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Fishing Industry

Volume 124: debated on Thursday 17 December 1987

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11.

To ask the Minister of Agriculture, Fisheries and Food what meetings he has recently had with representatives of the fishing industry; and what subjects were discussed.

My right hon. Friend the Minister of State and I, since the beginning of September, have had several meetings with representatives of the fishing industry, including earlier this week at the Council of Fisheries Ministers in Brussels, the outcome of which I reported to the House yesterday in response to a question from my hon. Friend the Member for Daventry (Mr. Boswell).

Has the Minister ever heard of a company called The Barclay Sound Shipping Company, which was awarded a licence to fish in Falklands waters, following the announcement in Parliament in November last year? Is he aware that that company, at the time of that announcement, had never fished anywhere in the world and had no ships at all when it obtained that particularly remunerative licence? Will the Minister find out how it was able to secure that licence to fish in the Falklands exclusion zone?

I have to tell the hon. Gentleman that the management of the Falklands fisheries is the responsibility of the Falkland Islands Government and is not a subject that I discuss with our fishing industry.

At the meeting in Brussels, did my right hon. Friend raise with his Spanish counterpart the disgraceful situation in which Spanish boats which are on our register, have used up a large part of our quota for certain species, so preventing, or casting doubt on the ability of Cornish fishermen, to catch those species?

I recall that my hon. Friend raised this issue in our debate on fisheries. I raised the matter with the Spanish Government and with the whole Council at the recent meeting, and protested at the way in which the control and reporting of some of these fish landings take place. I agree that it is intolerable for the management of our fisheries. I am glad to say that I was supported by a number of other member states and the Commission, and I hope that there will soon be progress on the matter.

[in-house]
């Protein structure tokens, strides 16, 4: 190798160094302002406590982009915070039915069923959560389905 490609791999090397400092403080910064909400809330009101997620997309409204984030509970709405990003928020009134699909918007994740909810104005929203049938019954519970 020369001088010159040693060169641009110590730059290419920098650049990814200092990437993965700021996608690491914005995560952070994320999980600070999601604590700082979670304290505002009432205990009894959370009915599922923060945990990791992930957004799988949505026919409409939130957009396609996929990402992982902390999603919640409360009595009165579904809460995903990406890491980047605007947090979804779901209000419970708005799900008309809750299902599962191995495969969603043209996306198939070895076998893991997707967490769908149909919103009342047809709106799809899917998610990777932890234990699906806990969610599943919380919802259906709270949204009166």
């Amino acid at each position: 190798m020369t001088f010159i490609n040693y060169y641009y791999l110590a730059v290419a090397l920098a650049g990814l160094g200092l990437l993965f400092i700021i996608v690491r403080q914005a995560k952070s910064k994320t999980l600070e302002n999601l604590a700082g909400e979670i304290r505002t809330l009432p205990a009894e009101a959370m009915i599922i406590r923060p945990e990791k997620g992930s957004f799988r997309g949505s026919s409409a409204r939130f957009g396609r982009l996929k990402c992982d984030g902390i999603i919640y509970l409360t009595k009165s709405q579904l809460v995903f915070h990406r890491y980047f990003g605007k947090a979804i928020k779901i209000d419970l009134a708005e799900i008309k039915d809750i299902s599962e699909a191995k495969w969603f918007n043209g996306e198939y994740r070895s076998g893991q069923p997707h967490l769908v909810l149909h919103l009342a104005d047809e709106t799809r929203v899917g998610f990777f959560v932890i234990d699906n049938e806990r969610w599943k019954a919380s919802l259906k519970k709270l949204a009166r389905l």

When my right hon. Friend meets representatives from the fishing industry, will he reassure them that, next year, quotas for fishing, particularly to the west of Scotland, will be smoothed out, and that there will not be a repeat of this year's situation, when quotas were drastically cut in the latter part of the year, causing distress to many fishermen, especially at ports such as Fleetwood?

The United Kingdom had a very satisfactory outcome from the Fisheries Council, which helped us in a number of respects. With regard to the management of quotas throughout the year, we try to operate a system which enables fishing to be carried out fairly throughout the year. It depends to a considerable degree on the extent to which fishermen do not overfish at various times of the year.

Can the Minister expand on his comments in today's Official Report concerning the 4 deg west line for mackeral quota and the lack of flexibility around it? Why is the Minister so encouraged by the results of the Council of Ministers meeting, when the report contains only a postponement until the end of May?

I was encouraged because we are making progress. We have made it clear that we think it is important to have that flexibility, which was agreed in the Norwegian agreement. We do not think that undermines the common fisheries policy in any way, but ensures that it is implemented as it was intended. After prolonged negotiations we managed to persuade the Council that this should be the subject of a report by the Commission, and we are committed to taking decisions by the end of May. The hon. Gentleman will know that the problem arises only in the last three months of the year. That gives us time to sort it out.

In his meeting with the industry, did my right hon. Friend discuss the possibility that, in future allocations of North Sea cod quota, special provisions should be made for ports that are primarily dependent on that one species, such as my constituency of Bridlington?

That did not arise in the Council discussions. It was not part of the new package, but I did manage to obtain an assurance from the Commission that if the scientific assessment changed during the year in relation to cod it would be prepared to look at that and come to the Council with proposals.

Does the Minister agree that there are some rough edges to the deal? Given that cod is fetching between £900 and £1,000 per tonne, the cut in the cod quota will harm some of our east coast fishermen. Therefore, will the Minister seek to change that decision, and the Clyde herring decision, in 1988? Are we not to have a regional withdrawal price scheme for herring? On the flexibility agreement for mackeral, will the right hon. Gentleman ensure that British fishermen do not lose out to the Danes and others?

I am sure the hon. Gentleman will agree that we must take account of the scientific advice on cod. The agreed quota has gone up from the proposal of 148,000 tonnes to 160,000 tonnes, and it is important that we have that in mind for the future conservation of the fishery. However, as I said earlier, we have reached an agreement that the Commission will come forward with further proposals if the scientific assessment in May proves favourable so that that particular TAC can be raised. In view of the time, perhaps I may correspond with the hon. Gentleman on the other matters.